Friday, June 5, 2020
Dear Members of the CQuB Community,
Historical events have occurred since Memorial Day, and no doubt you have been sharing your thoughts and feelings with your friends and family. But you are also members of Northwestern University and more specifically, the NSF-Simons Center for Quantitative Biology. We want to share with you a message on behalf of the Center.
We support you in these troubled times, wanting to help you to cope with the senseless racial violence, the wanton acts of police brutality, and our collective fears for the future.
Yet there is much to be hopeful for: the universal expression of democratic freedom by protesting, so fundamental to democracy — as President Barack Obama recently reminded us — that the first U.S. protests in history are known to us as the American Revolution; the widespread participation of Americans of all races, ethnicities, ages, and backgrounds in these protests in every state in the country; the bravery and heroism of many peaceful protesters in dealing with both the police brutality and those few committing violence and looting; the perseverance and tenacity of protestors to go out there day after day, even in the midst of a pandemic; the solidarity we have witnessed with sympathetic people from around the world.
We want to assure our members who have recently come to America and have never seen street protests in their home countries. Such protests are a necessary and fundamental pillar of a democratic society. They may appear scary given thousands of people chanting and shouting in the streets. But they are the opposite of scary – they are reassuring. Many of the faculty have participated in protests, often bringing their children so that they might learn firsthand about freedom of speech. The responses by the police and keepers of the law have too frequently been heavy handed and confrontational. This too will be subject to criticism and reform in the coming months and years.
Congressman John Lewis, a civil rights leader and the youngest person to speak at the famous 1963 March on Washington, said of the current protests in an interview on June 4, 2020, “This feels and looks so different. It is so much more massive and all-inclusive. To see people from all over the world taking to the streets, to the roadways, to stand up, to speak up, to speak out, to do what I call “getting in trouble.” And with a sense of determination and commitment and dedication, there will be no turning back. People now understand what the struggle was all about. It’s another step down the very, very long road toward freedom, justice for all humankind.”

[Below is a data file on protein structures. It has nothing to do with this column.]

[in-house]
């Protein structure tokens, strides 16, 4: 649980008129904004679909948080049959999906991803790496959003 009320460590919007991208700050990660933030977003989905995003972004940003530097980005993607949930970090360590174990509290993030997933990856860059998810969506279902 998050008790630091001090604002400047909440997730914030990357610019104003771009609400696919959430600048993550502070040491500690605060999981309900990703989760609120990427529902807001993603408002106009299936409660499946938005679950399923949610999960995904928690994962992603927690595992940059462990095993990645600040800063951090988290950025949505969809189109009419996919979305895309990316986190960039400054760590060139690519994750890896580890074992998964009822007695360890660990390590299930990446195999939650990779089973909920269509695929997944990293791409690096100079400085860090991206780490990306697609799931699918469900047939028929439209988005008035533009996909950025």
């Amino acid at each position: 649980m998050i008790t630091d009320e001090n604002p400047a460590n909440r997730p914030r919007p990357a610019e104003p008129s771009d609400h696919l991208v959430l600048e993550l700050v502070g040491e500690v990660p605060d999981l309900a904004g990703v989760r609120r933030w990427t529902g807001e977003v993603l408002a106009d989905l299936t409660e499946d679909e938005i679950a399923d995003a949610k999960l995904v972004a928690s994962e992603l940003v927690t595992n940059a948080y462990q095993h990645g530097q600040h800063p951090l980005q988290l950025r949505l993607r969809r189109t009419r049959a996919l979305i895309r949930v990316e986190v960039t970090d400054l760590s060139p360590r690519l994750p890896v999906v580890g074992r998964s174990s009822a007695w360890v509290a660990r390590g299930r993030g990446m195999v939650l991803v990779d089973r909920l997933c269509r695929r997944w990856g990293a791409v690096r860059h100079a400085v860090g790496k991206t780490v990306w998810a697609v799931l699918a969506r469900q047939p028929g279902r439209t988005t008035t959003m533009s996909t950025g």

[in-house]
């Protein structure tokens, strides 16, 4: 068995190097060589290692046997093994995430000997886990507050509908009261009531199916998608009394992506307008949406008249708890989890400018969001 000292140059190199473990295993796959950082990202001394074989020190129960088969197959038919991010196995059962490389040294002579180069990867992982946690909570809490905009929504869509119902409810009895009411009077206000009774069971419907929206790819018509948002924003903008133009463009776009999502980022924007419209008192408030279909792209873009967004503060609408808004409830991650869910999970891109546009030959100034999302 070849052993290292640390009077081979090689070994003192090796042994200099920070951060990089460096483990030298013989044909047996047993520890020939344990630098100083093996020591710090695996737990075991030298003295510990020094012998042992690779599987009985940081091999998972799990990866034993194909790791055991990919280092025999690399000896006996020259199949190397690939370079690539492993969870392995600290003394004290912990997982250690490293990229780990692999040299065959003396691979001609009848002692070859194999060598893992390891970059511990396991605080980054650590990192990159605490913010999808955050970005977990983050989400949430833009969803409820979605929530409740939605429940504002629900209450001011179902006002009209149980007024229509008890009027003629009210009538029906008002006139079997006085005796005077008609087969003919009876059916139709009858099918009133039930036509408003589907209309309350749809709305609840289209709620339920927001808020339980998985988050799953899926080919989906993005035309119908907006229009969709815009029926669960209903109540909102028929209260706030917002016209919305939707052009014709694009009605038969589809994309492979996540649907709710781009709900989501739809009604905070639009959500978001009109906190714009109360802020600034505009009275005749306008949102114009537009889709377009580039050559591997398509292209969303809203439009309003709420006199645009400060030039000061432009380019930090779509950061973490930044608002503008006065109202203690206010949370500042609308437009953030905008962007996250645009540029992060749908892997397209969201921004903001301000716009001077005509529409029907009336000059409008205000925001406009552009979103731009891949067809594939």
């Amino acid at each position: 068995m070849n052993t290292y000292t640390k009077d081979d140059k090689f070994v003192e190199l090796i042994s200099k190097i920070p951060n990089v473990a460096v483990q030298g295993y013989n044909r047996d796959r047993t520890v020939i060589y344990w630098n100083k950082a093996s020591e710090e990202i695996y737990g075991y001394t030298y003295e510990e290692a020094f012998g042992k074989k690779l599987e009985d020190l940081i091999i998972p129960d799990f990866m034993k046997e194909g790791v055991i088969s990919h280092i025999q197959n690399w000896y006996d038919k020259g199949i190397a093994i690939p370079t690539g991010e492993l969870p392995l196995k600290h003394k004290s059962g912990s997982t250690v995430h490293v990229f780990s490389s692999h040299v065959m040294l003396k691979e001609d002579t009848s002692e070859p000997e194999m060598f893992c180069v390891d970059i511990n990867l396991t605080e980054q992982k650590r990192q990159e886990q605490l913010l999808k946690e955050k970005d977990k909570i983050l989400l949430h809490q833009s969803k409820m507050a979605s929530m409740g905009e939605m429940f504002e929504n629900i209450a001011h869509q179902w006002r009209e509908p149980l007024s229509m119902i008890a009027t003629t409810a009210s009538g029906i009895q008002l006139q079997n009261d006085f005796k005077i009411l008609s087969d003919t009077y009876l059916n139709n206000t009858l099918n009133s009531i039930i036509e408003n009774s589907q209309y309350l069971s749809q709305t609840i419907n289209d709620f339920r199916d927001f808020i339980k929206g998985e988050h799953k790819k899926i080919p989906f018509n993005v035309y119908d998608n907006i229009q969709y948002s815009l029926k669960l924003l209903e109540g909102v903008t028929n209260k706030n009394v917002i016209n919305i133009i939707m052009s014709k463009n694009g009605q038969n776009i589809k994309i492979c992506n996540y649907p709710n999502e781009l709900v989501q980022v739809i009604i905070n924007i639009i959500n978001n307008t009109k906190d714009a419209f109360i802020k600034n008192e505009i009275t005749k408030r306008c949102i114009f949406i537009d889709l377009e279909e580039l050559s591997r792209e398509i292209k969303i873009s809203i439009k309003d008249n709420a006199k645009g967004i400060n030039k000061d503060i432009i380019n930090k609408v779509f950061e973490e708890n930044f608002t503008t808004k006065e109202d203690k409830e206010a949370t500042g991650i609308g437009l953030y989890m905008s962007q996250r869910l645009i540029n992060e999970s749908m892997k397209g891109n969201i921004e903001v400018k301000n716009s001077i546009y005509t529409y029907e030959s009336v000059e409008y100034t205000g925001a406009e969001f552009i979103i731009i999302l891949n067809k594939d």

We want to assure our members who are Black, Indigenous, and/or a Person of Color (BIPOC) that our Center stands in solidarity with you.
We condemn organized racism in all institutions, including academia. We condemn the racism of white supremacy either casually expressed by the individual or collectively organized. We condemn the bigotry of xenophobia – the anti-immigrant hatred and fear that is pervasive and condoned by portions of federal government at this time.
This statement of solidarity requires us to do intentional work in our little part of the world, in our corner of science and research, to break down the old ways of academia and create a safe place for BIPOC to thrive, learn and research. As Angela Y. Davis said, “In a racist society it is not enough to be non-racist, we must be anti-racist.”